After one woman was dumped like a piece of trash as a newborn, she always wondered who her birth mother was. Moreover, she wanted to know how someone could do that to a tiny baby. When she finally found her biological mom, though, she realized that she’d actually known her for a long time.
Janet Barnicoat had an unusual start to life. That’s because in 1981, and shortly after she was born, her mother abandoned her by a dumpster down a back alley in Lawndale, California. The new mom had swathed her daughter in a towel and placed her inside a paper bag – all while the baby’s umbilical cord was still joined to her little body.
Luckily for Barnicoat, a woman had been cycling down the alleyway on her way to a local store, and as she rode her bike by the dumpster, she heard what she thought was a cat. However, when she investigated and peered inside the paper bag, to her astonishment she found a newborn baby instead.
The woman handed the baby over to the authorities, and eventually a couple adopted her. Her new home was also in California but around 100 miles from the alley and its dumpster. And after her adoption, young Janet enjoyed a pretty normal childhood.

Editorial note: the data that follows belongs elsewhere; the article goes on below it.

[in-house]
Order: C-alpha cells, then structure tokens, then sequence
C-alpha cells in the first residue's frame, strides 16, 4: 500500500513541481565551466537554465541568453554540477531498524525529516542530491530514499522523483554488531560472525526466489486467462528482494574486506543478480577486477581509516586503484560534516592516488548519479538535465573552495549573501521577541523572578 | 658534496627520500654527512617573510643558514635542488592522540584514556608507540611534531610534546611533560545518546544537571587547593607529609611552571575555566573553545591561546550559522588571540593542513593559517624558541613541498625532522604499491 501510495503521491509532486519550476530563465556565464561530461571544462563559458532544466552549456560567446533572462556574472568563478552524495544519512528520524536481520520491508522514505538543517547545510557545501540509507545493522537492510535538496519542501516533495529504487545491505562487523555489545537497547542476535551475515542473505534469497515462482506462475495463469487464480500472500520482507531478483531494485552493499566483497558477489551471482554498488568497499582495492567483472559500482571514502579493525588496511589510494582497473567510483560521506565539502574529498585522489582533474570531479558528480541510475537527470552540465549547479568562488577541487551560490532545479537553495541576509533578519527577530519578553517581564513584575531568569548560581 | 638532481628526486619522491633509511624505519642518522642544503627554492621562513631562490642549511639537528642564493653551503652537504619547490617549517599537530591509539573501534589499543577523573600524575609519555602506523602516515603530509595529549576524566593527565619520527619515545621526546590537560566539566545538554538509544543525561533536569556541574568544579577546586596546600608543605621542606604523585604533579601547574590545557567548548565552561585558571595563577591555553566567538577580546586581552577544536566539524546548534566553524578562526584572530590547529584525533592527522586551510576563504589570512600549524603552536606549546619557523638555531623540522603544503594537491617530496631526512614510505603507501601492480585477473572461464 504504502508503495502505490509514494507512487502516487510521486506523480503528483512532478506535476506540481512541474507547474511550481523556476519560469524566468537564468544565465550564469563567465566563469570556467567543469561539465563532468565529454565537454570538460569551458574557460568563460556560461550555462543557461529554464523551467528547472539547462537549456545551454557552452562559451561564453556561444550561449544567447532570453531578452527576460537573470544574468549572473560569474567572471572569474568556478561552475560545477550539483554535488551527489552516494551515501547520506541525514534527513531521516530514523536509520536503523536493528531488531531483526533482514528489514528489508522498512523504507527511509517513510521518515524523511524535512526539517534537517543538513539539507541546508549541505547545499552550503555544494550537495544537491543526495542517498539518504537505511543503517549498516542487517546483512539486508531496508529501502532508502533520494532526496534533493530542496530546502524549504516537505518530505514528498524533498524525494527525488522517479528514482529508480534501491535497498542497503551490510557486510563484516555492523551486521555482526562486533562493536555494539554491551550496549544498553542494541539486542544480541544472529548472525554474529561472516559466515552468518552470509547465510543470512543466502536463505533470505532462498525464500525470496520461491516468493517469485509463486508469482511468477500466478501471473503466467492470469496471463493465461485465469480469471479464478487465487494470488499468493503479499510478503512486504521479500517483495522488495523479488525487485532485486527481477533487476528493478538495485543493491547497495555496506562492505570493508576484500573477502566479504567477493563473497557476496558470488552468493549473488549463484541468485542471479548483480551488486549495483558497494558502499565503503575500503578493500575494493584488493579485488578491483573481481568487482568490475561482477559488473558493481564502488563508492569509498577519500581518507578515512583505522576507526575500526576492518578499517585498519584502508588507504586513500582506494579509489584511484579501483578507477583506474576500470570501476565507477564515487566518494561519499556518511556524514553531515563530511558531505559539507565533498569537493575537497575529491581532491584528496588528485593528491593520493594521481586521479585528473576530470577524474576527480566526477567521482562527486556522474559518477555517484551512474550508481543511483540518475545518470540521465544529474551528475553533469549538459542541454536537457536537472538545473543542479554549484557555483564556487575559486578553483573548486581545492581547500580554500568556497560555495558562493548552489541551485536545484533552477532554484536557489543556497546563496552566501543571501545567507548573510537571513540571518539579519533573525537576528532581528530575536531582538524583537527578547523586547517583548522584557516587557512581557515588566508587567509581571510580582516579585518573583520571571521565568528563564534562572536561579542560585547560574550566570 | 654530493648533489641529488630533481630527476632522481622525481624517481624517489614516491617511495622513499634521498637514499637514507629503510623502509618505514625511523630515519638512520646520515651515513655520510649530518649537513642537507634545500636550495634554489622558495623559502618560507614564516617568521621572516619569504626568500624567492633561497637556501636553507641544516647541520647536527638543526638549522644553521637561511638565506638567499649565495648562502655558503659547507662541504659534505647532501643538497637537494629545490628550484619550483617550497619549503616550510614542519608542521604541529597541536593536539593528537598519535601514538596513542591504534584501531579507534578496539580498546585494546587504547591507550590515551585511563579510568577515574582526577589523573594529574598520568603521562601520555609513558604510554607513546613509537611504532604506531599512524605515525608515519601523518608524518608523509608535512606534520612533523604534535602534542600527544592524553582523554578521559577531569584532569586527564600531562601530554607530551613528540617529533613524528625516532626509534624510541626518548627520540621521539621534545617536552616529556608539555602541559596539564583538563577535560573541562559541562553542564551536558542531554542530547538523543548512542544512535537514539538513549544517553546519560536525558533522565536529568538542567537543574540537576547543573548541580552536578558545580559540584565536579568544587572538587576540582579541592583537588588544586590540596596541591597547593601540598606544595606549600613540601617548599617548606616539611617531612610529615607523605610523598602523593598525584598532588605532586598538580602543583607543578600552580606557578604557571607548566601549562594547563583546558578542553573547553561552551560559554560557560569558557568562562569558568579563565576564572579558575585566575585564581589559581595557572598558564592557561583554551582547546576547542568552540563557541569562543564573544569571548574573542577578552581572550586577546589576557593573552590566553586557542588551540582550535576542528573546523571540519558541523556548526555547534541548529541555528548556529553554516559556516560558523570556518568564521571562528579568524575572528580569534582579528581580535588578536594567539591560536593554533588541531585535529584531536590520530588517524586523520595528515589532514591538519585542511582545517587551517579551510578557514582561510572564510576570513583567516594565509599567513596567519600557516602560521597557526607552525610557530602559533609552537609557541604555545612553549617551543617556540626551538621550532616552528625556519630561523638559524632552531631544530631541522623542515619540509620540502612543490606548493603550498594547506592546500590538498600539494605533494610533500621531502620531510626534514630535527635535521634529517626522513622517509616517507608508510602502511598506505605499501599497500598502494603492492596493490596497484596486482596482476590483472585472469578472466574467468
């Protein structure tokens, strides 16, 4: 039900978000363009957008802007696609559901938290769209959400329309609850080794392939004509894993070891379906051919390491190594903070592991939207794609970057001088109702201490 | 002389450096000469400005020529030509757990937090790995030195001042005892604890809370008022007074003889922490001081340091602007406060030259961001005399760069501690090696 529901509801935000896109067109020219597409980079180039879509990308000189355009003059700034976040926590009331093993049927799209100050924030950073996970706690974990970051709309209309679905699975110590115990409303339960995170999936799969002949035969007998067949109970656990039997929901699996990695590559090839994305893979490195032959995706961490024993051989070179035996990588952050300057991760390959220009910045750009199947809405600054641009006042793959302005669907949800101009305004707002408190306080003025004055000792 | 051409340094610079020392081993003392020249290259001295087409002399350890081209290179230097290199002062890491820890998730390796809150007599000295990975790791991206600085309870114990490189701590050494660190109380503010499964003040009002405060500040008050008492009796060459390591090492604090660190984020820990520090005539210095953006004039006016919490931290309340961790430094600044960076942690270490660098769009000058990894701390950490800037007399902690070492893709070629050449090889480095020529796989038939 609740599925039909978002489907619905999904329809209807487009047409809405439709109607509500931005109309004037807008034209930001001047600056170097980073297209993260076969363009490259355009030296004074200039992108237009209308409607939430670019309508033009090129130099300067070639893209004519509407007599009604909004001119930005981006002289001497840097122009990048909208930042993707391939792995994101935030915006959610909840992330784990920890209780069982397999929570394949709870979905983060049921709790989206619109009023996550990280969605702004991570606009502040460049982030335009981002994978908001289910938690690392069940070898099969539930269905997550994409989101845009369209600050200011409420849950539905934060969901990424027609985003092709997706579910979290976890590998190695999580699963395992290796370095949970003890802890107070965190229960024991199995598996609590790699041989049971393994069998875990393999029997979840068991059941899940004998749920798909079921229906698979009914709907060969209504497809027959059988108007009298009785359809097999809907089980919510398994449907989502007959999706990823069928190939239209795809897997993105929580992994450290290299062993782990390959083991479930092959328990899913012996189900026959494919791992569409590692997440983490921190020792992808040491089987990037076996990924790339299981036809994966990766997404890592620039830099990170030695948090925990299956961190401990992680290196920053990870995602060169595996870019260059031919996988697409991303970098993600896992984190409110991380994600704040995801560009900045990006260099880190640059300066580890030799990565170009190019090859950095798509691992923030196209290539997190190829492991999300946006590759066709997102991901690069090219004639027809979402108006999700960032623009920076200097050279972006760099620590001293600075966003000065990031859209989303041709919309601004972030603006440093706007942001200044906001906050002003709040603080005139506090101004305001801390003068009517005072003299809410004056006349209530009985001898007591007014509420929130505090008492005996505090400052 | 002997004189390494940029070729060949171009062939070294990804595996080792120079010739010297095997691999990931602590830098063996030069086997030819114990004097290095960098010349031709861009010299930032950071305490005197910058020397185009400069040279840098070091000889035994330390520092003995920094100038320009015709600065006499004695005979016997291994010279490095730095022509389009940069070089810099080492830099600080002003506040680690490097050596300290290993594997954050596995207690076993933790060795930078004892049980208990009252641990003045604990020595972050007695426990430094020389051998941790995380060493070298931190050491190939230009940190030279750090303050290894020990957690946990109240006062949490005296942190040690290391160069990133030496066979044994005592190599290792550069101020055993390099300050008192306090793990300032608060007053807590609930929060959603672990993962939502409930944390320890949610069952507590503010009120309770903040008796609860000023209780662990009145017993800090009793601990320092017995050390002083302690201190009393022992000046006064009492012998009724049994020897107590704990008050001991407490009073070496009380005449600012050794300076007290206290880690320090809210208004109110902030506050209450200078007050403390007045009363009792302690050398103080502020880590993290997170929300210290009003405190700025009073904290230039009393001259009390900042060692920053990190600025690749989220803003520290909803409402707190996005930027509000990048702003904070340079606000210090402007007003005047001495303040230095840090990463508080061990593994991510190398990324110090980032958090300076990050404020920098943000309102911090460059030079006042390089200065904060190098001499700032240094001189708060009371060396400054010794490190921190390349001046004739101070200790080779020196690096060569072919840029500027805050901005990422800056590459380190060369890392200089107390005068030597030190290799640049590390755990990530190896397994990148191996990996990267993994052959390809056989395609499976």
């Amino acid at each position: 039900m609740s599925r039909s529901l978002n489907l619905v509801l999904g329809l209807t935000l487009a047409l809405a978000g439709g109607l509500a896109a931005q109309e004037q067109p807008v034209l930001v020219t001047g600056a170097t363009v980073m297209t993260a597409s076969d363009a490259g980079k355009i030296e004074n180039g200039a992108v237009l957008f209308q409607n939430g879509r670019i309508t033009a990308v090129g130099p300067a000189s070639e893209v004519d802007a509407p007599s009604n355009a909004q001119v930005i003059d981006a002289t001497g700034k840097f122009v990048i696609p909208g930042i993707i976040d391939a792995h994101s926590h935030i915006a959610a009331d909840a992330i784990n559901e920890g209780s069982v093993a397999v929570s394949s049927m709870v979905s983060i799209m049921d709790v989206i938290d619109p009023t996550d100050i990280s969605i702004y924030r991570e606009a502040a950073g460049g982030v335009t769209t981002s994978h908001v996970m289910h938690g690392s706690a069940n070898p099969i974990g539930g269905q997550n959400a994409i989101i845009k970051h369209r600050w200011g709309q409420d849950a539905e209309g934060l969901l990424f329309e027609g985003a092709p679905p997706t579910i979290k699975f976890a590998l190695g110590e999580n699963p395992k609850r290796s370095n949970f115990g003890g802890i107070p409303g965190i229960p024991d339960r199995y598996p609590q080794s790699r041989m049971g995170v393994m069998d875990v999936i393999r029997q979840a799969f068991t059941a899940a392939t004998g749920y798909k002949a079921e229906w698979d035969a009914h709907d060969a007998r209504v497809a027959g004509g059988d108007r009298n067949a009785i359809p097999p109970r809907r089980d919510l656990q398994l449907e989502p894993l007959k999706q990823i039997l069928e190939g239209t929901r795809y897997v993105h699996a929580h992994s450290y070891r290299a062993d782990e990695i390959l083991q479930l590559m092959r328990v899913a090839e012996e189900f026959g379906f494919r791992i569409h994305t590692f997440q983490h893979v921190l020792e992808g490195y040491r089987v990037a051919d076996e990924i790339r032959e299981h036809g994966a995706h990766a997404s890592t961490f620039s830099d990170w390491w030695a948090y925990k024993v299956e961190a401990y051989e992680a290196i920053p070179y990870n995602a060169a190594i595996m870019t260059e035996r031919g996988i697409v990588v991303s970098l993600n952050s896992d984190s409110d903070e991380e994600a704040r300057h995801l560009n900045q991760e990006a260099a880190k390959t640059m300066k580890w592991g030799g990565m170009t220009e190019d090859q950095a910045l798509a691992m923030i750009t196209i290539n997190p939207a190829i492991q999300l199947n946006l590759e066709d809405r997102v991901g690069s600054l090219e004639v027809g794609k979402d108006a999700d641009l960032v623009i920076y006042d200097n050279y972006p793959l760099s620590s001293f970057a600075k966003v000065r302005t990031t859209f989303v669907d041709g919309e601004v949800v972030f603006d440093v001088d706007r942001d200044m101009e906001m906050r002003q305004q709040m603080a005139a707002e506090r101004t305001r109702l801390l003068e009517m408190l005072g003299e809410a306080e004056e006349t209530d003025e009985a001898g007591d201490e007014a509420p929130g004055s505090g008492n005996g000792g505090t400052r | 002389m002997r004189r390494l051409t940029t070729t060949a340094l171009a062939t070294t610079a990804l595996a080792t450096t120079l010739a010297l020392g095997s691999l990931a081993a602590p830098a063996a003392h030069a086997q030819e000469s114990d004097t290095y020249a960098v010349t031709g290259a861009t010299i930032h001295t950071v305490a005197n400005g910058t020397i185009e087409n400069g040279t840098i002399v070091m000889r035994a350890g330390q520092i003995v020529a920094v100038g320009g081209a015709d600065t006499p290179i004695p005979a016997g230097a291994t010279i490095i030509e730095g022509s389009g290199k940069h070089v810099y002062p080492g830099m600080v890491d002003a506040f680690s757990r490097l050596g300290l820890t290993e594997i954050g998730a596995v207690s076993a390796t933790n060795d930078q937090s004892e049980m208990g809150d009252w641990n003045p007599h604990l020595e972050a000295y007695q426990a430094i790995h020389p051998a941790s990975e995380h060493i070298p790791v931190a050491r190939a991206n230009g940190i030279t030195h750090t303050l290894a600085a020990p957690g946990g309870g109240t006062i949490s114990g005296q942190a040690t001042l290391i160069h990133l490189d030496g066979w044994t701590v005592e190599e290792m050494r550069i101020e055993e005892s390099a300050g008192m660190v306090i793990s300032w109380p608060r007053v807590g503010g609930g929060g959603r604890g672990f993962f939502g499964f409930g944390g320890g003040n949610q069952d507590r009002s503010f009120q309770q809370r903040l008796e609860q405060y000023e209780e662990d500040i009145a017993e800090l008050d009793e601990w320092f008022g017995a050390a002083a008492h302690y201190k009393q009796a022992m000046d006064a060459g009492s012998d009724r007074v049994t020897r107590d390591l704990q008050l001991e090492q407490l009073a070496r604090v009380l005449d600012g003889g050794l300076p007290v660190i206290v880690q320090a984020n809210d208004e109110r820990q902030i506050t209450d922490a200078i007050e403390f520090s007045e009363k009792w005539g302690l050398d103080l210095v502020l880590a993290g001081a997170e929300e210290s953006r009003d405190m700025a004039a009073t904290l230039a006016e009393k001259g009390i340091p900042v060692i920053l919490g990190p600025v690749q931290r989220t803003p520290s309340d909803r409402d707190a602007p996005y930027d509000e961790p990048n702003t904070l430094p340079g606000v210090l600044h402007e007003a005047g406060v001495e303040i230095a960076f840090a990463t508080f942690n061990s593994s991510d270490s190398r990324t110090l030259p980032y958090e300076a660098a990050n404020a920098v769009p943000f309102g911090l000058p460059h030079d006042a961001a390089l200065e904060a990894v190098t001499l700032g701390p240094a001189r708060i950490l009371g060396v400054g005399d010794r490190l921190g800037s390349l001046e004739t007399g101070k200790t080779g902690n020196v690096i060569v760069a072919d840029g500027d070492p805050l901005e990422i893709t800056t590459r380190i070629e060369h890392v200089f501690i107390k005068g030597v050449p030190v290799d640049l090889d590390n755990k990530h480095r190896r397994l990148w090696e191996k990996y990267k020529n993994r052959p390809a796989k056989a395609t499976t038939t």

However, after Barnicoat had reached her teens, she learned the truth about her past – and she found herself asking questions. “I got really mad and angry [at my birth mother],” she revealed to the ABC News program 20/20 in 2016. “I held onto that for quite a long time.”
Throughout the years, Barnicoat often wondered who her parents were and if she had any brothers and sisters. But, eventually, she felt she had to put those thoughts to the back of her mind and continue with her life. Subsequently, she entered the navy and teamed up with her adoptive father as a partner in his barbershop business.
Furthermore, Barnicoat went on to have five children of her own. And after establishing her own family, the fact that her own mother had abandoned her like trash made even less sense to her. “Once having my own children, you know, you figure out what that natural, true love is. And I just couldn’t understand how she didn’t have that for me,” she added to 20/20.